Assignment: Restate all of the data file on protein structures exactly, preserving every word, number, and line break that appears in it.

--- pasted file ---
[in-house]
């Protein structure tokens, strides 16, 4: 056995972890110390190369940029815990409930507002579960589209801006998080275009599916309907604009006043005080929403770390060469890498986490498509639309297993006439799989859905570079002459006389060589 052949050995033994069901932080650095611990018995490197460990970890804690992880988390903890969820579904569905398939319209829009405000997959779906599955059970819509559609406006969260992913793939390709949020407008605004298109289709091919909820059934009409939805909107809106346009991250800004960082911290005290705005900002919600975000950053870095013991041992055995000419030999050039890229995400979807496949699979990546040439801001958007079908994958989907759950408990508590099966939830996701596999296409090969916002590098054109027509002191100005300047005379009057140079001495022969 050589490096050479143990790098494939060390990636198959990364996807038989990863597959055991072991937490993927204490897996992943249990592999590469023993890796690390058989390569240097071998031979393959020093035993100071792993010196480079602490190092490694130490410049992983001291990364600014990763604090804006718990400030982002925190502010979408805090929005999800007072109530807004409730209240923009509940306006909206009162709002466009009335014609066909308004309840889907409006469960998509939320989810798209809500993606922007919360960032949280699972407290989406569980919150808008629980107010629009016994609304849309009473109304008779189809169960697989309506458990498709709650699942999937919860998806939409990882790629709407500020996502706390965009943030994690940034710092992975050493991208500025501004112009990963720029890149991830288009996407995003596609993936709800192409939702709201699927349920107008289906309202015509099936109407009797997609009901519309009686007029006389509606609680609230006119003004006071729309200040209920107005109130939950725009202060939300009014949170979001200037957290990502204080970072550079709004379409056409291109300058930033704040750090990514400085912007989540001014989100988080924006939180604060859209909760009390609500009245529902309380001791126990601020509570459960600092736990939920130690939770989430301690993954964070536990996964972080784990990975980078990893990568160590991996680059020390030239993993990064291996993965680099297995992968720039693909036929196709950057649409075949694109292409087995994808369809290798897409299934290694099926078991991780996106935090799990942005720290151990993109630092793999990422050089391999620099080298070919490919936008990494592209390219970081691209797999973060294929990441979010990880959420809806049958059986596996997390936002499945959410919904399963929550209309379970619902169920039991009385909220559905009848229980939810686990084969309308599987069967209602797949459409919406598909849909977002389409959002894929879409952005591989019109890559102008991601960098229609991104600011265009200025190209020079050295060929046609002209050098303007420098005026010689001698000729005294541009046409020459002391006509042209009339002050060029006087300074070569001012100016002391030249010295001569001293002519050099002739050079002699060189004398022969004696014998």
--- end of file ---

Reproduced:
[in-house]
């Protein structure tokens, strides 16, 4: 056995972890110390190369940029815990409930507002579960589209801006998080275009599916309907604009006043005080929403770390060469890498986490498509639309297993006439799989859905570079002459006389060589 052949050995033994069901932080650095611990018995490197460990970890804690992880988390903890969820579904569905398939319209829009405000997959779906599955059970819509559609406006969260992913793939390709949020407008605004298109289709091919909820059934009409939805909107809106346009991250800004960082911290005290705005900002919600975000950053870095013991041992055995000419030999050039890229995400979807496949699979990546040439801001958007079908994958989907759950408990508590099966939830996701596999296409090969916002590098054109027509002191100005300047005379009057140079001495022969 050589490096050479143990790098494939060390990636198959990364996807038989990863597959055991072991937490993927204490897996992943249990592999590469023993890796690390058989390569240097071998031979393959020093035993100071792993010196480079602490190092490694130490410049992983001291990364600014990763604090804006718990400030982002925190502010979408805090929005999800007072109530807004409730209240923009509940306006909206009162709002466009009335014609066909308004309840889907409006469960998509939320989810798209809500993606922007919360960032949280699972407290989406569980919150808008629980107010629009016994609304849309009473109304008779189809169960697989309506458990498709709650699942999937919860998806939409990882790629709407500020996502706390965009943030994690940034710092992975050493991208500025501004112009990963720029890149991830288009996407995003596609993936709800192409939702709201699927349920107008289906309202015509099936109407009797997609009901519309009686007029006389509606609680609230006119003004006071729309200040209920107005109130939950725009202060939300009014949170979001200037957290990502204080970072550079709004379409056409291109300058930033704040750090990514400085912007989540001014989100988080924006939180604060859209909760009390609500009245529902309380001791126990601020509570459960600092736990939920130690939770989430301690993954964070536990996964972080784990990975980078990893990568160590991996680059020390030239993993990064291996993965680099297995992968720039693909036929196709950057649409075949694109292409087995994808369809290798897409299934290694099926078991991780996106935090799990942005720290151990993109630092793999990422050089391999620099080298070919490919936008990494592209390219970081691209797999973060294929990441979010990880959420809806049958059986596996997390936002499945959410919904399963929550209309379970619902169920039991009385909220559905009848229980939810686990084969309308599987069967209602797949459409919406598909849909977002389409959002894929879409952005591989019109890559102008991601960098229609991104600011265009200025190209020079050295060929046609002209050098303007420098005026010689001698000729005294541009046409020459002391006509042209009339002050060029006087300074070569001012100016002391030249010295001569001293002519050099002739050079002699060189004398022969004696014998």